The Wicker Tree (2010)
(15) Running time: 93 minutes
Director: Robin Hardy
Writer: Robin Hardy
Starring: Brittania Nicol, Henry Garrett, Graham McTavish, Honeysuckle Weeks
Reviewed by: Matt Wavish, official HCF critic
After nearly forty years of waiting, Robin Hardy finally unleashes his sequel to one of the finest horror film ever made. Based on his Cowboys For Christ novel, The Wicker Tree had a lot to live up to, and a huge number of fans to please. With today’s gore hungry horror crowd, and lovers of found footage everywhere, the question is, do fans really still care for pagan based horror films stripped back to basics? For me, personally, I would say yes, there is always room to for something a little different in horror, something unsettling and just not quite right. The Wicker Man pulled that off in ferocious style all those years ago, and the signs from the trailer and images lead me to believe The Wicker Tree would do the same. Sadly, it doesn’t.
However, the opening credits will lead you to believe that there is a real sinister film ahead, as eerie music plays and we get a brief but chilling slow motion glimpse at some Pagan’s dancing in the shadows. I was really excited here, and I was hoping Hardy was about to make good on his sequel. Sadly it goes wrong almost instantly after as we head to Texas and we meet Beth (Nicol) and Steve (Garrett). Both have past issues, both have found God and both want to share his love with everyone they can. We also quickly learn that both are sickly enthusiastic about what they do, to the point where you just want to punch them both in the face. Wearing silver rings to show off their love and their no sex before marriage rule, you could argue that Hardy’s intention was to make you hate them anyway. If that was his intention then he succeeded, a little too well. With their wide eyes and massive, face wide smiles, they are the ultimate irritation, and from this point on the film was lost for me. It was very very hard to care about this annoying couple, and they proceed to irritate once they arrive in Scotland. Once there, they are met with anything but friendliness, until Lord Lachlan Morrison (McTavish) and his wife Delia (Jacqueline Leonard) invite the couple to Tressock, the border fiefdom of Lord Lachlan.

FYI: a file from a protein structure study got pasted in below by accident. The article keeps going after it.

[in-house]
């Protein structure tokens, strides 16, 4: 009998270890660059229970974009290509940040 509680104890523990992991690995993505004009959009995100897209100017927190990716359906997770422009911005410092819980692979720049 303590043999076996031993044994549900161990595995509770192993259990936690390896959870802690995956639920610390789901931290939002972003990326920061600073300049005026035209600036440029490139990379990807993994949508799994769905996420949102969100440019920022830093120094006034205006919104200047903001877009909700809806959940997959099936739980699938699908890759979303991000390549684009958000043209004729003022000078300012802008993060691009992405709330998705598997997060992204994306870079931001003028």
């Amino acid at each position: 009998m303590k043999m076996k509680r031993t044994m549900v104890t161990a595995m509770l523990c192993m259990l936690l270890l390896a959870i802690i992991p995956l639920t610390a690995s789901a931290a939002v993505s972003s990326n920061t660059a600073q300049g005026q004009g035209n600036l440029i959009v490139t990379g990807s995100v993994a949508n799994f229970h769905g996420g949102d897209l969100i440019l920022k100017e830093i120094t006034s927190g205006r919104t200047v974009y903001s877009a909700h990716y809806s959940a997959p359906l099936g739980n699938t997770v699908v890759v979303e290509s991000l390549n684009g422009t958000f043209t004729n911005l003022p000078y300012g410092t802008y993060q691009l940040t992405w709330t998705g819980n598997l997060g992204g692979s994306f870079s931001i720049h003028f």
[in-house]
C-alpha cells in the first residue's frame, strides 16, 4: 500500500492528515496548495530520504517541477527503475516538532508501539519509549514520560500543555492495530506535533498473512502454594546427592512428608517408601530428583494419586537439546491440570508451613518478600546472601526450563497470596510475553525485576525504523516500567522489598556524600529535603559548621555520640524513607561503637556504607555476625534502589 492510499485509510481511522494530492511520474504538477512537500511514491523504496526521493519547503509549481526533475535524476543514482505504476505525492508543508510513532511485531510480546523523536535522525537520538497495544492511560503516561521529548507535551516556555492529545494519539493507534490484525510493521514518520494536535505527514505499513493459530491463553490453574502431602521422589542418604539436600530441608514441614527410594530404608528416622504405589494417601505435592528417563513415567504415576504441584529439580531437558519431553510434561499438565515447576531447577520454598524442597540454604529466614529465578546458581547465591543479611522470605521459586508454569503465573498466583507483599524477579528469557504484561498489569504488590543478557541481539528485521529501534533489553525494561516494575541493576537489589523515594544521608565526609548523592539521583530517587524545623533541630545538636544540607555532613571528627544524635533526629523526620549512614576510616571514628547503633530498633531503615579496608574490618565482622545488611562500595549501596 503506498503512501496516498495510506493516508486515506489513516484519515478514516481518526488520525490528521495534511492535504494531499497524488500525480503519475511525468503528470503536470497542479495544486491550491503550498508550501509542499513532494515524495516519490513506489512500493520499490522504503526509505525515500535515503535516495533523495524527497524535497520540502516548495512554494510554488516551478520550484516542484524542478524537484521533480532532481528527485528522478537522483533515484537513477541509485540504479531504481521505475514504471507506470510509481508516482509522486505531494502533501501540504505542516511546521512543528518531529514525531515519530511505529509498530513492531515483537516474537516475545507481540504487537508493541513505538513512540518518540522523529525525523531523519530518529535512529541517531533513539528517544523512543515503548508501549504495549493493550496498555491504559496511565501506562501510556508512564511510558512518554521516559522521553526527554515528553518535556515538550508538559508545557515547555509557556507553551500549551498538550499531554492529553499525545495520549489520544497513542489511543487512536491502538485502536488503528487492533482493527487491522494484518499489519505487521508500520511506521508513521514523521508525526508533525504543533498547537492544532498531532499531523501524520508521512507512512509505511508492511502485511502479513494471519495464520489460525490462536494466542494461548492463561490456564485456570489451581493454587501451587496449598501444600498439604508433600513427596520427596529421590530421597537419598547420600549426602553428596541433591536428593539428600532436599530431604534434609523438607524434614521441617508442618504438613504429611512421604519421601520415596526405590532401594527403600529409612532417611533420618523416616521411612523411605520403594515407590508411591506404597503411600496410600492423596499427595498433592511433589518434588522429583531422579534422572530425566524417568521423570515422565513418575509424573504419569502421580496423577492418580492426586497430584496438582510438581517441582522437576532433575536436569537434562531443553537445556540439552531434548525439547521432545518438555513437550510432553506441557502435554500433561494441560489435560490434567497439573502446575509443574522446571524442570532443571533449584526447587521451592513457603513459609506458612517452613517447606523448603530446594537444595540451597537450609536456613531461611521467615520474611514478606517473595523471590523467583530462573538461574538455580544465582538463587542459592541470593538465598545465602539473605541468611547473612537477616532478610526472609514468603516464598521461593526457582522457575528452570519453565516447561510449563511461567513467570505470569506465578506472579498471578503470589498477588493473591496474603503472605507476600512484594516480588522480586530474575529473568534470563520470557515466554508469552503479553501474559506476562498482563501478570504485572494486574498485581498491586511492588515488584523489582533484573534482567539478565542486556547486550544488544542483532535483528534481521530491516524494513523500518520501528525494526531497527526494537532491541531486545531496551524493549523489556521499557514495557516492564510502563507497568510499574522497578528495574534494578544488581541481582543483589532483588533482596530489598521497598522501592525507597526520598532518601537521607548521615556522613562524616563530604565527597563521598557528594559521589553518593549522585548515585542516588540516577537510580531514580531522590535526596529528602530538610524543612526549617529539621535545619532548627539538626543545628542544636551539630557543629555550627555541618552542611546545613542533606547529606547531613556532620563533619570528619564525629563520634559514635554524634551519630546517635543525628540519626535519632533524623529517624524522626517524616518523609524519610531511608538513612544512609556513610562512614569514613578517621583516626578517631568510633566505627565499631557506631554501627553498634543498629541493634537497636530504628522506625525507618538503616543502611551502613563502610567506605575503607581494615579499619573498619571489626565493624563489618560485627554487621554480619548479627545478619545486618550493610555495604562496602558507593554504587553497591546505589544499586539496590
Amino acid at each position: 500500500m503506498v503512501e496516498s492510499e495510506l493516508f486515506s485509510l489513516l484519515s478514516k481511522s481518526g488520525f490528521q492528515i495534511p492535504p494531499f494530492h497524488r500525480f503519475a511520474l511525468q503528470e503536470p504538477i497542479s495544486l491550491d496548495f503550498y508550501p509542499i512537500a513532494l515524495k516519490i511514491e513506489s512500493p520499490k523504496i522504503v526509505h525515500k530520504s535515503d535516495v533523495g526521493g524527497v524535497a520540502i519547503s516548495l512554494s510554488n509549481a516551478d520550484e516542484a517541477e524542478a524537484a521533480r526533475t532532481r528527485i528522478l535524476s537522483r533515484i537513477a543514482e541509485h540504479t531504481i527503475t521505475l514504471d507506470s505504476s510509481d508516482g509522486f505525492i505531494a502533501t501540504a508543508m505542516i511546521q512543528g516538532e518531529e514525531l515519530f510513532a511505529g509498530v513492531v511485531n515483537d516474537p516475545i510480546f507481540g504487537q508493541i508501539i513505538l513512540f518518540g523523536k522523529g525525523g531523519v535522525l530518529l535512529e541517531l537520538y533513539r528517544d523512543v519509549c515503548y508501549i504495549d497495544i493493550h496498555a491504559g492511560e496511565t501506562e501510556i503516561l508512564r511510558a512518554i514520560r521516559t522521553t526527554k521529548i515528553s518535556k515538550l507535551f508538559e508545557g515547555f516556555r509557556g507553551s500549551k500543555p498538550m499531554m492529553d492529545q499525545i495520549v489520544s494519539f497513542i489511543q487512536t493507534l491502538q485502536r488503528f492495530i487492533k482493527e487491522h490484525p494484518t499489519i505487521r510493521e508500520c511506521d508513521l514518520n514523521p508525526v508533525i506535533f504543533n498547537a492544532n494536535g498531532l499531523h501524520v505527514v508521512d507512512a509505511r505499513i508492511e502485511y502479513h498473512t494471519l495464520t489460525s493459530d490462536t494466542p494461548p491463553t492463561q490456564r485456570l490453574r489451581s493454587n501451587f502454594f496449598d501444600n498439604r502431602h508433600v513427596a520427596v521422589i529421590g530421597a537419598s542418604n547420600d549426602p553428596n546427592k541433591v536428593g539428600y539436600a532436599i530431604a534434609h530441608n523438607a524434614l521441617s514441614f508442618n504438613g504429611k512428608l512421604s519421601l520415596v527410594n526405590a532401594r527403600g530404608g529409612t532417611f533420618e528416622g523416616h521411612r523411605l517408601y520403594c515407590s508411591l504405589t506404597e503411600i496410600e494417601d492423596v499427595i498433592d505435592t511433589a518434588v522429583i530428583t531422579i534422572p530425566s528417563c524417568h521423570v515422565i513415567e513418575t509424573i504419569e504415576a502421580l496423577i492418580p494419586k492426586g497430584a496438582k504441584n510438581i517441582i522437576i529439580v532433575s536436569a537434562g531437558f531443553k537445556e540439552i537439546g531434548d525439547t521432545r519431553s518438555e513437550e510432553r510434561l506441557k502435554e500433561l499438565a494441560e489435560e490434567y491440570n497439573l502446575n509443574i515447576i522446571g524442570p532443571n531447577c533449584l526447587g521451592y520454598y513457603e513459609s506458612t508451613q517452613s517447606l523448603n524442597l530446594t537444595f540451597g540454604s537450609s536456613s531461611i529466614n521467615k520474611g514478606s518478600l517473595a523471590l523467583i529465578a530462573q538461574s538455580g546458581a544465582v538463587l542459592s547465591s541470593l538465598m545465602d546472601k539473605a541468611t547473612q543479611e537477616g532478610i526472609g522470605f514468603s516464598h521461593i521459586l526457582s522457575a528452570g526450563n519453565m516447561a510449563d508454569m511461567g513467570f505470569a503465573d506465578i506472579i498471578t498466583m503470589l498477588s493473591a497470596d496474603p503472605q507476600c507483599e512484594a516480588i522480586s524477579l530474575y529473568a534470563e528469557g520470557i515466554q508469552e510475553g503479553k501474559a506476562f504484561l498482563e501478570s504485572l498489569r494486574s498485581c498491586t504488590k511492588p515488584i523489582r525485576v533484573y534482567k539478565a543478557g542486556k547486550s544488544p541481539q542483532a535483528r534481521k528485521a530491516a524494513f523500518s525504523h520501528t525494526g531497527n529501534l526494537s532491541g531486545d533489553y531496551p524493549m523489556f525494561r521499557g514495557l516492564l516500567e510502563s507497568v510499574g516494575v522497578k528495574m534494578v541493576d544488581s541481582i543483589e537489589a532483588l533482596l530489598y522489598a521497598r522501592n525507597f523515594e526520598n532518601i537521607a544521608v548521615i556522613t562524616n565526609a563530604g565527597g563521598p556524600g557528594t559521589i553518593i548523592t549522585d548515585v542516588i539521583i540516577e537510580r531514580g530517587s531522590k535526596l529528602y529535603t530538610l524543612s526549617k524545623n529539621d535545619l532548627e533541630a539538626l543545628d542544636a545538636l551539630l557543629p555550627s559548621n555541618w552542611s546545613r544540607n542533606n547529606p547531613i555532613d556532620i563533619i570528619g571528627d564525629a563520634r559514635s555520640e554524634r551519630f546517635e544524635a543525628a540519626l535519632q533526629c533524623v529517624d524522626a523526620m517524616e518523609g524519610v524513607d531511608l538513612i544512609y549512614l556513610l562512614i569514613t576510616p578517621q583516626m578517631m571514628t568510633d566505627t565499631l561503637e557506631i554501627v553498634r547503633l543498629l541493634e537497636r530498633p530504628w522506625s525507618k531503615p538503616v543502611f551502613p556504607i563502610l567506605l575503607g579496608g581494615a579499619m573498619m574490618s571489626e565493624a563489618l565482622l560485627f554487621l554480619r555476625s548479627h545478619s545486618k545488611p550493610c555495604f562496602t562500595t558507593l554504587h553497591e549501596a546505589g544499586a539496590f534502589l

Beth is a country singer who preaches religion in her music, a former trash singer, she has left her past behind and is regarded as a bit of a celebrity in Tressock. Loving all the attention, it is clear something sinister is about to go down as the Mayday celebrations draw near and the couple are split up. We briefly move in to more sinister territory as a superb camera shot of the dark underground passageways of Lachlan’s manor lead to a creepy image of one of his creepy enforcers. The camera expertly heads down the stairs, around corridors before revealing the enormous Scot carving up dinner. Shots like this prove Hardy still has the skills, and had The Wicker Tree had two different leading Christian characters, it just may have been bearable. Sadly though, the film does head into comical and just plain annoying and daft antics. A scene in a local pub where Steve preaches the ways of the Lord through his deck of cards is almost too uncomfortable to watch. He sits there, smiling with his bloody cowboy hat on (something which he never removes) and lays out his cards as he uses the numbers to tell a story. You really do worry for his safety, but the audacity of his preaching’s make you almost want to see bad things happen to him.